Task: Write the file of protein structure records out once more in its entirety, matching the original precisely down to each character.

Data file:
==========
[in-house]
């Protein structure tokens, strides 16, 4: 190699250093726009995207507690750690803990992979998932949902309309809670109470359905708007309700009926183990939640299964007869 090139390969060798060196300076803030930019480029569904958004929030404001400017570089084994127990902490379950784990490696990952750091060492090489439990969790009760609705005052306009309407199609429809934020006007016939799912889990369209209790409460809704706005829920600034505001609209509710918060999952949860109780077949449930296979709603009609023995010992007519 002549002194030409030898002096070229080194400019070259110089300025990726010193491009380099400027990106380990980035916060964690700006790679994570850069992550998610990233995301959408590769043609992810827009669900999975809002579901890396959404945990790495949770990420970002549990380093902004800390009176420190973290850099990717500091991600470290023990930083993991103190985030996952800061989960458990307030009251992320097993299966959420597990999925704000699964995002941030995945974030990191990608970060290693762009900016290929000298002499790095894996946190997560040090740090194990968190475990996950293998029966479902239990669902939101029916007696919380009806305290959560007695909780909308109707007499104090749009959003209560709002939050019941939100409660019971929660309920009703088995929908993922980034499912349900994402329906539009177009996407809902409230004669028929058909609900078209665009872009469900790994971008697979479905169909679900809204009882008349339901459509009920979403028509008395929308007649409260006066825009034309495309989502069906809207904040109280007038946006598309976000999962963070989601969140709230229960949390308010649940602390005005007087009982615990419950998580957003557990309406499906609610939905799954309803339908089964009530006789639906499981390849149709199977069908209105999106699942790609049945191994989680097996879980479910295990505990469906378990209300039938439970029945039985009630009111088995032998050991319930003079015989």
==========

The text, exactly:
[in-house]
């Protein structure tokens, strides 16, 4: 190699250093726009995207507690750690803990992979998932949902309309809670109470359905708007309700009926183990939640299964007869 090139390969060798060196300076803030930019480029569904958004929030404001400017570089084994127990902490379950784990490696990952750091060492090489439990969790009760609705005052306009309407199609429809934020006007016939799912889990369209209790409460809704706005829920600034505001609209509710918060999952949860109780077949449930296979709603009609023995010992007519 002549002194030409030898002096070229080194400019070259110089300025990726010193491009380099400027990106380990980035916060964690700006790679994570850069992550998610990233995301959408590769043609992810827009669900999975809002579901890396959404945990790495949770990420970002549990380093902004800390009176420190973290850099990717500091991600470290023990930083993991103190985030996952800061989960458990307030009251992320097993299966959420597990999925704000699964995002941030995945974030990191990608970060290693762009900016290929000298002499790095894996946190997560040090740090194990968190475990996950293998029966479902239990669902939101029916007696919380009806305290959560007695909780909308109707007499104090749009959003209560709002939050019941939100409660019971929660309920009703088995929908993922980034499912349900994402329906539009177009996407809902409230004669028929058909609900078209665009872009469900790994971008697979479905169909679900809204009882008349339901459509009920979403028509008395929308007649409260006066825009034309495309989502069906809207904040109280007038946006598309976000999962963070989601969140709230229960949390308010649940602390005005007087009982615990419950998580957003557990309406499906609610939905799954309803339908089964009530006789639906499981390849149709199977069908209105999106699942790609049945191994989680097996879980479910295990505990469906378990209300039938439970029945039985009630009111088995032998050991319930003079015989």